OH, SALMON, you poor, poor fish.
Lackluster restaurants sear all the succulence out of you. Overeager grillers leave you charred and dry from a too-hot flame. And most canning operations process you two shades short of cat food and then stuff you into a tin.
Five ounces of cooked wild salmon delivers a potent 36 grams of protein—not to mention being a strong source of heart-helping omega-3 fatty acids. But if you aren’t eating salmon that isn’t cooked the right way, what’s even the point?
Fortunately, David Varley, executive chef of Mother Tongue in Los Angeles, is here to save you from ever having to suffer through another crummy fillet.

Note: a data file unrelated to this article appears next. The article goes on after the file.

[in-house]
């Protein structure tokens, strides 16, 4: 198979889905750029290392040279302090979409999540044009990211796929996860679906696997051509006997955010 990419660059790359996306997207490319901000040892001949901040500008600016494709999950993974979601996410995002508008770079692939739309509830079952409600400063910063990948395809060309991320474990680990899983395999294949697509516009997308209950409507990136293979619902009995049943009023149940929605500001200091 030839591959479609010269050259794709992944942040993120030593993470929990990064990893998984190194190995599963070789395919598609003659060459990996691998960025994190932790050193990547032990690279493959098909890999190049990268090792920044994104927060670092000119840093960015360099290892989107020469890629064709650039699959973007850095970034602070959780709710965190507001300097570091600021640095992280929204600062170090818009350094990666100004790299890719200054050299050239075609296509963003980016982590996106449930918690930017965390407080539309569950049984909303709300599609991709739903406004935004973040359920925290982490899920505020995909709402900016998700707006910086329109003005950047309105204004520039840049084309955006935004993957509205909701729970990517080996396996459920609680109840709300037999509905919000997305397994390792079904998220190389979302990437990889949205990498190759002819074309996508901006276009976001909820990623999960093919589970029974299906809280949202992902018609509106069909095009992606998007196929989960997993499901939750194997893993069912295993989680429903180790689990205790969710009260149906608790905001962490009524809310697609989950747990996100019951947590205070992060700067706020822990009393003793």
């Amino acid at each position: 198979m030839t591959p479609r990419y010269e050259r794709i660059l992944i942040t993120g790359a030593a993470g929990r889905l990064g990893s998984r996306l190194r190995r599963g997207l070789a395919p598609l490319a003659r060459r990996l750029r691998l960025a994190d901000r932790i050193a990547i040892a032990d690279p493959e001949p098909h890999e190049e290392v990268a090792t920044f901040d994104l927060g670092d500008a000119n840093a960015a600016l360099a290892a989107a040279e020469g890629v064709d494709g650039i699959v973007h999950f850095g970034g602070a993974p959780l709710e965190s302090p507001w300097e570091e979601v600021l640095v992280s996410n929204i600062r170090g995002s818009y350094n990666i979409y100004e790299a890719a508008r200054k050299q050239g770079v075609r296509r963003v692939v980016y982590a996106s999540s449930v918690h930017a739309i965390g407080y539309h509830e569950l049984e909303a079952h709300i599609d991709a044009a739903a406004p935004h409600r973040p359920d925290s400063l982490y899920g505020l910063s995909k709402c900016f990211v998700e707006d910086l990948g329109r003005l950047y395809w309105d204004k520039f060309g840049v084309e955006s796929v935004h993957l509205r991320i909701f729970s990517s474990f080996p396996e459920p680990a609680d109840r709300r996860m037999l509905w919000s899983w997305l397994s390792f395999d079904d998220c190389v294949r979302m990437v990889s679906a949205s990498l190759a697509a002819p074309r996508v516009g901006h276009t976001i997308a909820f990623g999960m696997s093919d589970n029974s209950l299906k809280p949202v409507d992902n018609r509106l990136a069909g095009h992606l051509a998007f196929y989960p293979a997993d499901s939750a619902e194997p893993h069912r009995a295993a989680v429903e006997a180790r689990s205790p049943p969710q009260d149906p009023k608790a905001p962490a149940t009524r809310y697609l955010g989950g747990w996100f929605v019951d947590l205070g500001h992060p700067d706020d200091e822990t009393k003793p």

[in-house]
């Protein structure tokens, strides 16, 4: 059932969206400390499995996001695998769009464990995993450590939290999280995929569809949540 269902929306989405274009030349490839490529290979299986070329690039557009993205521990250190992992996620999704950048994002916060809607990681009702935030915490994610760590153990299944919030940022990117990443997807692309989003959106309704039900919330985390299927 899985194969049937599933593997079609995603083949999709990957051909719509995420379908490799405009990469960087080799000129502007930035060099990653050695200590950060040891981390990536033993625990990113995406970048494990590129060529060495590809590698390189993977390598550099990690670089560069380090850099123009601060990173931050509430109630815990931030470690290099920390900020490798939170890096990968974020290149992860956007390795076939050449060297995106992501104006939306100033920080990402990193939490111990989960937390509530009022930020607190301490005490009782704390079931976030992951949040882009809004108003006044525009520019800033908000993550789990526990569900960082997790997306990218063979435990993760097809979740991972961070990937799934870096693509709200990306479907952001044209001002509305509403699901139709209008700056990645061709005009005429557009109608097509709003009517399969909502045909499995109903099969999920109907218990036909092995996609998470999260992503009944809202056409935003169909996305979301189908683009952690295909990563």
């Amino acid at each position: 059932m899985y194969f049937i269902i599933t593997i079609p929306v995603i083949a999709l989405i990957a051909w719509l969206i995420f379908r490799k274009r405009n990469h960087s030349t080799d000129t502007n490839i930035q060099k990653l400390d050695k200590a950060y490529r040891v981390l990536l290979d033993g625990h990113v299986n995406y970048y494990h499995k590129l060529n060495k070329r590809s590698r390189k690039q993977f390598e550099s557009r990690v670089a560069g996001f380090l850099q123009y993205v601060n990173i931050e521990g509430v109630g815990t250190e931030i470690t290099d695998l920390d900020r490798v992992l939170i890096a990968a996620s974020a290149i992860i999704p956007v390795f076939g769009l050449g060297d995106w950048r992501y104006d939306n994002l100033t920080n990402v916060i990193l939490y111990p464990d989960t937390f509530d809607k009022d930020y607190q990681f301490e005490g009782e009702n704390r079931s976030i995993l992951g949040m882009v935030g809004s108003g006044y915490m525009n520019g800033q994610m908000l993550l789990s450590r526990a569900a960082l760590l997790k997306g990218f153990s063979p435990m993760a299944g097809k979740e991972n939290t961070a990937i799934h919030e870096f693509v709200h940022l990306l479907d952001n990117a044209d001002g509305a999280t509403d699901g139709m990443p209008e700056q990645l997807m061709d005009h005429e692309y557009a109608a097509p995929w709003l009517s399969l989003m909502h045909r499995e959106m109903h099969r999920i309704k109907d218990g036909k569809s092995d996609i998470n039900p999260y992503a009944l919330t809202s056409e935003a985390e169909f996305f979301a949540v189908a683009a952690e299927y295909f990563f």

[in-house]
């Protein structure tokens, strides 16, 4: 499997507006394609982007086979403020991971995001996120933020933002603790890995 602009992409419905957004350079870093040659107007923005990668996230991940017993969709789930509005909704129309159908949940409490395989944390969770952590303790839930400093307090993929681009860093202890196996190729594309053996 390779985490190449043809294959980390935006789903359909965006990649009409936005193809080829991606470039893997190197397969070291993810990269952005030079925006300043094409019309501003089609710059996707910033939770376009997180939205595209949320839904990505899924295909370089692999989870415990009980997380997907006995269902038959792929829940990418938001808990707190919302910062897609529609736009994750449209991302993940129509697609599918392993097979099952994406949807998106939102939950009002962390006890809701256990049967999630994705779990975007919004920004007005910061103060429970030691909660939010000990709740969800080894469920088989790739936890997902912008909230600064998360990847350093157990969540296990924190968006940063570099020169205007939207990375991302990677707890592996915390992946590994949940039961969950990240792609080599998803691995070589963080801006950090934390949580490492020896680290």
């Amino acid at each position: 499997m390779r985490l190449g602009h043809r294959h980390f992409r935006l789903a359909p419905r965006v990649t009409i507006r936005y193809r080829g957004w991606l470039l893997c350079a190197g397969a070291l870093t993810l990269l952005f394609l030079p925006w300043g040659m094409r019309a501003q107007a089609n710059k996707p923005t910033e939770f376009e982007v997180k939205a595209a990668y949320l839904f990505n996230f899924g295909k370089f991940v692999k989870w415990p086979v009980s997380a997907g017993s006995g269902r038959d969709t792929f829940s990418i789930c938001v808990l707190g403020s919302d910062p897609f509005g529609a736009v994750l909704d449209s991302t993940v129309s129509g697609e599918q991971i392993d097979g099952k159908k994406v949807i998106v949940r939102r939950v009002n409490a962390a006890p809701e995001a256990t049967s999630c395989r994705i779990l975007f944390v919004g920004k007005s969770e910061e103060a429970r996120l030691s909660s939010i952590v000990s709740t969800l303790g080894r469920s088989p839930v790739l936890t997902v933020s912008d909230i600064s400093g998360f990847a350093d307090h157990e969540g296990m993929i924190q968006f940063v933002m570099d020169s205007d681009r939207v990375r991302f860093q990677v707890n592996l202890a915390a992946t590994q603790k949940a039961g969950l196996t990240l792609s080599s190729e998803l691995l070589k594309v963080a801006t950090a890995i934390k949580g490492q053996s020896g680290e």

And luckily, Varley’s foolproof method for cooking the best salmon is also the easiest. He skips the grill, the high heat of which risks overcooking the fish, and instead turns to gently pan-searing fillets to tender perfection.
(6 oz) skin-on wild salmon fillets
Blot the salmon fillets dry with paper towels and season both sides of each fillet with salt and pepper.
In a large nonstick pan over medium high, heat the coconut oil until it shimmers. Place the salmon skin side down in the pan and sear until the skin is evenly brown and crispy, about 6 minutes. Using a spatula, carefully flip the fish and sear the other side, about 1 minute.
Plate the fish and squeeze half a lime over each salmon fillet.
Stubborn limes are no match for the microwave. Just zap them for 15 seconds, slice, squeeze, and watch the juice inside unleash.
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